There is debate as to whether online therapy is actually viable because of the lack of visual and non-verbal cues seen in face-to-face interactions. However, “many people in crisis situations tend to share their experiences and feelings with anonymous, unseen partners on the Net, as personal inhibitions diminish…surfers in crisis and distress are drawn to such virtual places, frequently eager to share their painful experiences” (Fenichel).

Several other studies vouch for the effectiveness of using computers as a therapeutic tool. In a study done by researchers from the Stanford University School of Medicine and the Department of Psychology at the University of Queensland, it was found that when comparing computer-therapy alone to therapist directed therapy alone, computer therapy was just as or more effective. However, computer therapy was most effective when used in conjunction with therapist treatment. The major components of the computer-assisted treatment program used in the study are shown in Figure 1.2 (Newman).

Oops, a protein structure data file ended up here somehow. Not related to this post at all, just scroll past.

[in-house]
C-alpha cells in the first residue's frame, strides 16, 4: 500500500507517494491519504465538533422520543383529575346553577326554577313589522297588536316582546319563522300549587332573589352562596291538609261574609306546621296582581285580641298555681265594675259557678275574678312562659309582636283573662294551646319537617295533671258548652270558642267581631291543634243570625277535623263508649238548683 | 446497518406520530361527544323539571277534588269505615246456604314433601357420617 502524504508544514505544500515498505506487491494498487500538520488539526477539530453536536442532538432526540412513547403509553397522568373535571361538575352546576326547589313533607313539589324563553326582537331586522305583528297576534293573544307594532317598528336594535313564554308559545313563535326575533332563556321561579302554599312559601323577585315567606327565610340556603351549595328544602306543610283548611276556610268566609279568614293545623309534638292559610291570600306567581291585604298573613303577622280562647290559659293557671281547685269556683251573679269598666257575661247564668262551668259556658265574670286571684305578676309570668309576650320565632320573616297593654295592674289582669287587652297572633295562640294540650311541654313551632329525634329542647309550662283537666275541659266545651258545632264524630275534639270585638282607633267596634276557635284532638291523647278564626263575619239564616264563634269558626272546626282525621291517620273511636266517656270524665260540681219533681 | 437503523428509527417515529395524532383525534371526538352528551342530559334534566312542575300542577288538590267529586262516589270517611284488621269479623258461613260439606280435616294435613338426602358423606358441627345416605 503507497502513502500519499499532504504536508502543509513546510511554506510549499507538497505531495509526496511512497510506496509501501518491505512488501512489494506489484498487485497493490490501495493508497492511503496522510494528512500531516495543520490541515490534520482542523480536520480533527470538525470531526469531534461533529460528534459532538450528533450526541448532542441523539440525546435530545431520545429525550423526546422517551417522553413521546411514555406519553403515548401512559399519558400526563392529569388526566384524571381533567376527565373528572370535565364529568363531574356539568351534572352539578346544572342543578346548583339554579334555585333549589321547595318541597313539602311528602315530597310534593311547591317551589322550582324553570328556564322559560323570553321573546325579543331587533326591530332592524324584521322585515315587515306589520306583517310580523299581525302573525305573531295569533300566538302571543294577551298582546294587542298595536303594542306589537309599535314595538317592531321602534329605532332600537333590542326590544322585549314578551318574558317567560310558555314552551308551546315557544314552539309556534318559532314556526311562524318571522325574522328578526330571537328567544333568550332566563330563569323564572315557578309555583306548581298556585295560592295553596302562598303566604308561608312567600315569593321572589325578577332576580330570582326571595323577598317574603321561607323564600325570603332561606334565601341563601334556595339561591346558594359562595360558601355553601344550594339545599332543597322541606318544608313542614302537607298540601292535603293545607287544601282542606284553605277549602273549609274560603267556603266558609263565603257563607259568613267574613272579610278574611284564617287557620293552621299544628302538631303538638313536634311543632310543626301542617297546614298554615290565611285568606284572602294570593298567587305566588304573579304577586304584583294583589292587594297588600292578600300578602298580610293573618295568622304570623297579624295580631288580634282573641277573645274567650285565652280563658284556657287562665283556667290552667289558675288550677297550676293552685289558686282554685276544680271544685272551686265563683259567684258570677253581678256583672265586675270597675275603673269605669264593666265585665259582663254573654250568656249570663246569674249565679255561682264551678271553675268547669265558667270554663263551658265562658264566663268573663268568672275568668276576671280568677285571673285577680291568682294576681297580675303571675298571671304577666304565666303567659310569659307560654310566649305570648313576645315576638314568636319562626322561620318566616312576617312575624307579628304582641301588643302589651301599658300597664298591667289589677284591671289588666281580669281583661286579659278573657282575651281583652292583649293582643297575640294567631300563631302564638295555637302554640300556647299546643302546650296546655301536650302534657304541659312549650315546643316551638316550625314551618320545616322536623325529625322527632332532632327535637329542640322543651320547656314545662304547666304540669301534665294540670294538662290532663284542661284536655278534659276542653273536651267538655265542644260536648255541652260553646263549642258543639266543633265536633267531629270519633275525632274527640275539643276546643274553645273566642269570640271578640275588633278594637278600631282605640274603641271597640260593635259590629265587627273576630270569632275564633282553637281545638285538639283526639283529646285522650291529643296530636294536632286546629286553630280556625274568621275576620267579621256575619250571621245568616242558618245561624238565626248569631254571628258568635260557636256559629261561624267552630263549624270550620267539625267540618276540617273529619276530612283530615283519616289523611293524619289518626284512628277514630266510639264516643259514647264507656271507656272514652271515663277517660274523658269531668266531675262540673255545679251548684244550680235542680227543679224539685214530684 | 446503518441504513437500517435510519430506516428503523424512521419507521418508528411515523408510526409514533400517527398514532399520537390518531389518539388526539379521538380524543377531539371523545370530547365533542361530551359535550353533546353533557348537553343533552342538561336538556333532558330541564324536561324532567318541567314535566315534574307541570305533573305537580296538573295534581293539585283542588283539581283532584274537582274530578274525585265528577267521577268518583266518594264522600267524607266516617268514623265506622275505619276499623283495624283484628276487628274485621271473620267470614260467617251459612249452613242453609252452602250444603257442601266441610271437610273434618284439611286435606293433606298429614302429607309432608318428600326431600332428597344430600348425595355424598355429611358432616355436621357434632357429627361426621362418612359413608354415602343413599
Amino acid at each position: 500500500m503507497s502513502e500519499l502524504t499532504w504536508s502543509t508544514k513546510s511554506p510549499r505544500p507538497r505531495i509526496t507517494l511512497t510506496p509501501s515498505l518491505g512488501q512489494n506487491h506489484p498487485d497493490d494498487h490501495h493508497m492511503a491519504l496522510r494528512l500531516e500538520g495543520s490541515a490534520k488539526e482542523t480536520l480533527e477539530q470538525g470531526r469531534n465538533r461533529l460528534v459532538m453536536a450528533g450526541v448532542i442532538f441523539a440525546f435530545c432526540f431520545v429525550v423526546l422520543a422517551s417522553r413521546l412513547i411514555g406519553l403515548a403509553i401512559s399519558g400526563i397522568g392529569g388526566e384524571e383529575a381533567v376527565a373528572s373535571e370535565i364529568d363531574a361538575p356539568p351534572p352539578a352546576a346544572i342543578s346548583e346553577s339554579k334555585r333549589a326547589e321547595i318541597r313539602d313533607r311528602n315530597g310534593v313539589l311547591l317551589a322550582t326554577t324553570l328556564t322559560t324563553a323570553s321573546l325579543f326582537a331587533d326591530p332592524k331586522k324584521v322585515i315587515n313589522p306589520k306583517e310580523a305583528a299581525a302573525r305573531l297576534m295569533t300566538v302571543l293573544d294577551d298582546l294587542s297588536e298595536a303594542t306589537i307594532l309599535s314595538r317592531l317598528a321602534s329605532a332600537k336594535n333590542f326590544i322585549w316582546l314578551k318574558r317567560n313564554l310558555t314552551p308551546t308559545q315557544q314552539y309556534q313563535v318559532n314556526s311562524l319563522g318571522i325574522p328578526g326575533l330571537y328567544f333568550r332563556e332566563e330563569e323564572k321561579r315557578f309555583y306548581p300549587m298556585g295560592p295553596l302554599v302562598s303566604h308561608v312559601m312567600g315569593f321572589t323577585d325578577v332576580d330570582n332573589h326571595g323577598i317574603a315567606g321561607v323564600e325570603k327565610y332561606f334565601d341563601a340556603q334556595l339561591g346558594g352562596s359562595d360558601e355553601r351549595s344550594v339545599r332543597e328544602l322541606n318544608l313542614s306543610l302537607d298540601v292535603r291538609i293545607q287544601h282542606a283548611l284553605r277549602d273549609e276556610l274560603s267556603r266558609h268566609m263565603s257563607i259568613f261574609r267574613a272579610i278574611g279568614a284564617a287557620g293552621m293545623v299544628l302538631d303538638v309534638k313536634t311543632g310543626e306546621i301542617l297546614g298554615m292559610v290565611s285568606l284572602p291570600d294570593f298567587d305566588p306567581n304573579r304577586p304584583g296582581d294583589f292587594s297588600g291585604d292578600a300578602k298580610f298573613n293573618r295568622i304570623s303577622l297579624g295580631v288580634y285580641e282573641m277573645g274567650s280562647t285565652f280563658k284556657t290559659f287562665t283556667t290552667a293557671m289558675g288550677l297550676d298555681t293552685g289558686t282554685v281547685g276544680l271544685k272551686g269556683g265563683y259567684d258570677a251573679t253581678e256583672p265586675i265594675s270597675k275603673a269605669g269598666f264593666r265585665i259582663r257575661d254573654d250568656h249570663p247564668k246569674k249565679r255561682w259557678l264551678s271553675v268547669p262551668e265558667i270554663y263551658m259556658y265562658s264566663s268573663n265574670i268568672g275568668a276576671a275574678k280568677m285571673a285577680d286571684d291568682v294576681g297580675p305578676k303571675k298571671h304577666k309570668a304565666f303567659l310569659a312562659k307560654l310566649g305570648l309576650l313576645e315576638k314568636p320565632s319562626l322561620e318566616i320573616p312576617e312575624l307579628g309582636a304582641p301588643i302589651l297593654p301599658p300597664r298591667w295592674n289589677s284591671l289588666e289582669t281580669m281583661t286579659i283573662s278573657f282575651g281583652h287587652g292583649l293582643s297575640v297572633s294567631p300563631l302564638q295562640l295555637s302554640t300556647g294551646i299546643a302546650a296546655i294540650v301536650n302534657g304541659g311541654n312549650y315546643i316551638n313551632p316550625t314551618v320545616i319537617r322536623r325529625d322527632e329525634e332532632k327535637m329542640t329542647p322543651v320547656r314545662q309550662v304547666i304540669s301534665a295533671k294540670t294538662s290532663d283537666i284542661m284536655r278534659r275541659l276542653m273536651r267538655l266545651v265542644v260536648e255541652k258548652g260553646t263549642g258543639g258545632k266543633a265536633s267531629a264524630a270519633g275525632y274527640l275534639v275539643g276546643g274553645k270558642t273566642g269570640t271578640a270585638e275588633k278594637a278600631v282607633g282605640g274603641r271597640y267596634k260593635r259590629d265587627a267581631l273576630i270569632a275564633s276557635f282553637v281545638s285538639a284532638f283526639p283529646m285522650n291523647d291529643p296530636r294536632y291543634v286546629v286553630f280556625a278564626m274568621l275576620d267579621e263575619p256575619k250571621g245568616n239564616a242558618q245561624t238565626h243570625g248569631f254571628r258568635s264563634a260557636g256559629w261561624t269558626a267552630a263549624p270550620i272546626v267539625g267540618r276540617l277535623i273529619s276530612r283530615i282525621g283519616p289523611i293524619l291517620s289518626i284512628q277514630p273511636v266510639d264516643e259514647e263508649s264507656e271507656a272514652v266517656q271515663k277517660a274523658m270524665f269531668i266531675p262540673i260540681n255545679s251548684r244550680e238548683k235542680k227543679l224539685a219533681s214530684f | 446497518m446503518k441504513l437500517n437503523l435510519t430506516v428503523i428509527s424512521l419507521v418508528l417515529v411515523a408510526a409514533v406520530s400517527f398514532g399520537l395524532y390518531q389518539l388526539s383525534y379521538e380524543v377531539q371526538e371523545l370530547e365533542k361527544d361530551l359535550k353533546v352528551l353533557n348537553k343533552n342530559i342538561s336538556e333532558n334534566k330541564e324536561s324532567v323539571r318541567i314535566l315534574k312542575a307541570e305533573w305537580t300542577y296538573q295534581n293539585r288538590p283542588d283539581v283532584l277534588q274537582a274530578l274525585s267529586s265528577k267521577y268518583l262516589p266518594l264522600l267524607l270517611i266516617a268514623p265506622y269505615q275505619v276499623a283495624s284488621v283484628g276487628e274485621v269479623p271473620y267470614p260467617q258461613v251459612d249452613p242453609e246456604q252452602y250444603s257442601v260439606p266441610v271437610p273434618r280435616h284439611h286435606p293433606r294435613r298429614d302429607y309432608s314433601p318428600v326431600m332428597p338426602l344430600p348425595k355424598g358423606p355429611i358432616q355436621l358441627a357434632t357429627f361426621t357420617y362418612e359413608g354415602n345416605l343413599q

Figure 1.2

The use of hand-held computers was also studied when used to treat anxiety patients as shown in Figure 1.3. (Newman)

 

Figure 1.3

Based on the previous research and proven effectiveness of self-help and computer-assisted therapy, R.I.S.E strives to extend and improve upon the application of PDAs in the treatment of individuals with depression and anxiety. The application adds a communication functionality that will allow users to directly contact their psychiatrist and other participants in their group therapy, in addition to psychotherapies and directed self-help, though administering self-help and recording mood are the two main focus functions of the interface. In addition, R.I.S.E increases the customizability of the program so that each individual can tailor the functions of the interface to suit their own personal needs and moods.